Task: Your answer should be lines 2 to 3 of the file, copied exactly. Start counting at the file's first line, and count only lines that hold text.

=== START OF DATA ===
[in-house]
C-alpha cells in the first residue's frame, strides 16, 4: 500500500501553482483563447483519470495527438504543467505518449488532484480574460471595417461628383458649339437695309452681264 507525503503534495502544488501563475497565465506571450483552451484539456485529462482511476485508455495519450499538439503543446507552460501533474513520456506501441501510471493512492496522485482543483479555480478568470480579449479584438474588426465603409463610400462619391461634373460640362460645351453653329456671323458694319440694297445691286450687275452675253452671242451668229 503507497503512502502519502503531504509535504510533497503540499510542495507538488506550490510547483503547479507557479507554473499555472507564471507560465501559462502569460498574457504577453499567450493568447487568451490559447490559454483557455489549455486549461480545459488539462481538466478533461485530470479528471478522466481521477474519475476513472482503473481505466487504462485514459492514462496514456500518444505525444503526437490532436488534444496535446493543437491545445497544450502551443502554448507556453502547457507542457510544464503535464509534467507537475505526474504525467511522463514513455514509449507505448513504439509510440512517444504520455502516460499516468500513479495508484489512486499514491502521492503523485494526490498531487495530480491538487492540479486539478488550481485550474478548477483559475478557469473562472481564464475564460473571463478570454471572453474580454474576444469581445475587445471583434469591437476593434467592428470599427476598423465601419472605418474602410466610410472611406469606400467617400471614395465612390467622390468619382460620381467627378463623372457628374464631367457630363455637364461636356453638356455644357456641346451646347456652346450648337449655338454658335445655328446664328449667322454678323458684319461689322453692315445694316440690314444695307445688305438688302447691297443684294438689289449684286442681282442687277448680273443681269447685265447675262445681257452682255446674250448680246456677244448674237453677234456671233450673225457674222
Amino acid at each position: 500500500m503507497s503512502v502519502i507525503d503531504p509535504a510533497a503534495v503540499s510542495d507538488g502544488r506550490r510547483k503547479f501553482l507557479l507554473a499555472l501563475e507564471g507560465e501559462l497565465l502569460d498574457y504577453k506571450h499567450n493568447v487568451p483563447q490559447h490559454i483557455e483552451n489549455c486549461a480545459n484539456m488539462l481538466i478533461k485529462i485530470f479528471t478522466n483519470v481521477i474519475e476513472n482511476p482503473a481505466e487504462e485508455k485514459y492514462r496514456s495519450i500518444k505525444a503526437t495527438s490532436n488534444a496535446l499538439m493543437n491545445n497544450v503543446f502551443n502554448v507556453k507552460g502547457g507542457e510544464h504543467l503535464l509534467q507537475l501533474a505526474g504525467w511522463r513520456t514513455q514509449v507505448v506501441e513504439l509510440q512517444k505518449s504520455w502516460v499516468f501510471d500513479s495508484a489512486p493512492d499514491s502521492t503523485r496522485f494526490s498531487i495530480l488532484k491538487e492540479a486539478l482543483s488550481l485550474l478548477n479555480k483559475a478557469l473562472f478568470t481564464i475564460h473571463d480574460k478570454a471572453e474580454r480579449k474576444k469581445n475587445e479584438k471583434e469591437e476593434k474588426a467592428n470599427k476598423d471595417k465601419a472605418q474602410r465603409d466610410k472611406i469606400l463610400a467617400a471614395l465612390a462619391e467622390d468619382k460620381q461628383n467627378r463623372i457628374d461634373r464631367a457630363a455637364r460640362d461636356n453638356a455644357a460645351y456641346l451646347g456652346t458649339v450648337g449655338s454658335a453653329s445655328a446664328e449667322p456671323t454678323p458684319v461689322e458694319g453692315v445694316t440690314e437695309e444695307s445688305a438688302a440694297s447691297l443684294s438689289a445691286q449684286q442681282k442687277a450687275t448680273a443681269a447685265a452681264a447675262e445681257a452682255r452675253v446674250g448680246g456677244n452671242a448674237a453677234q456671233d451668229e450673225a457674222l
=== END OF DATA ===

C-alpha cells in the first residue's frame, strides 16, 4: 500500500501553482483563447483519470495527438504543467505518449488532484480574460471595417461628383458649339437695309452681264 507525503503534495502544488501563475497565465506571450483552451484539456485529462482511476485508455495519450499538439503543446507552460501533474513520456506501441501510471493512492496522485482543483479555480478568470480579449479584438474588426465603409463610400462619391461634373460640362460645351453653329456671323458694319440694297445691286450687275452675253452671242451668229 503507497503512502502519502503531504509535504510533497503540499510542495507538488506550490510547483503547479507557479507554473499555472507564471507560465501559462502569460498574457504577453499567450493568447487568451490559447490559454483557455489549455486549461480545459488539462481538466478533461485530470479528471478522466481521477474519475476513472482503473481505466487504462485514459492514462496514456500518444505525444503526437490532436488534444496535446493543437491545445497544450502551443502554448507556453502547457507542457510544464503535464509534467507537475505526474504525467511522463514513455514509449507505448513504439509510440512517444504520455502516460499516468500513479495508484489512486499514491502521492503523485494526490498531487495530480491538487492540479486539478488550481485550474478548477483559475478557469473562472481564464475564460473571463478570454471572453474580454474576444469581445475587445471583434469591437476593434467592428470599427476598423465601419472605418474602410466610410472611406469606400467617400471614395465612390467622390468619382460620381467627378463623372457628374464631367457630363455637364461636356453638356455644357456641346451646347456652346450648337449655338454658335445655328446664328449667322454678323458684319461689322453692315445694316440690314444695307445688305438688302447691297443684294438689289449684286442681282442687277448680273443681269447685265447675262445681257452682255446674250448680246456677244448674237453677234456671233450673225457674222
Amino acid at each position: 500500500m503507497s503512502v502519502i507525503d503531504p509535504a510533497a503534495v503540499s510542495d507538488g502544488r506550490r510547483k503547479f501553482l507557479l507554473a499555472l501563475e507564471g507560465e501559462l497565465l502569460d498574457y504577453k506571450h499567450n493568447v487568451p483563447q490559447h490559454i483557455e483552451n489549455c486549461a480545459n484539456m488539462l481538466i478533461k485529462i485530470f479528471t478522466n483519470v481521477i474519475e476513472n482511476p482503473a481505466e487504462e485508455k485514459y492514462r496514456s495519450i500518444k505525444a503526437t495527438s490532436n488534444a496535446l499538439m493543437n491545445n497544450v503543446f502551443n502554448v507556453k507552460g502547457g507542457e510544464h504543467l503535464l509534467q507537475l501533474a505526474g504525467w511522463r513520456t514513455q514509449v507505448v506501441e513504439l509510440q512517444k505518449s504520455w502516460v499516468f501510471d500513479s495508484a489512486p493512492d499514491s502521492t503523485r496522485f494526490s498531487i495530480l488532484k491538487e492540479a486539478l482543483s488550481l485550474l478548477n479555480k483559475a478557469l473562472f478568470t481564464i475564460h473571463d480574460k478570454a471572453e474580454r480579449k474576444k469581445n475587445e479584438k471583434e469591437e476593434k474588426a467592428n470599427k476598423d471595417k465601419a472605418q474602410r465603409d466610410k472611406i469606400l463610400a467617400a471614395l465612390a462619391e467622390d468619382k460620381q461628383n467627378r463623372i457628374d461634373r464631367a457630363a455637364r460640362d461636356n453638356a455644357a460645351y456641346l451646347g456652346t458649339v450648337g449655338s454658335a453653329s445655328a446664328e449667322p456671323t454678323p458684319v461689322e458694319g453692315v445694316t440690314e437695309e444695307s445688305a438688302a440694297s447691297l443684294s438689289a445691286q449684286q442681282k442687277a450687275t448680273a443681269a447685265a452681264a447675262e445681257a452682255r452675253v446674250g448680246g456677244n452671242a448674237a453677234q456671233d451668229e450673225a457674222l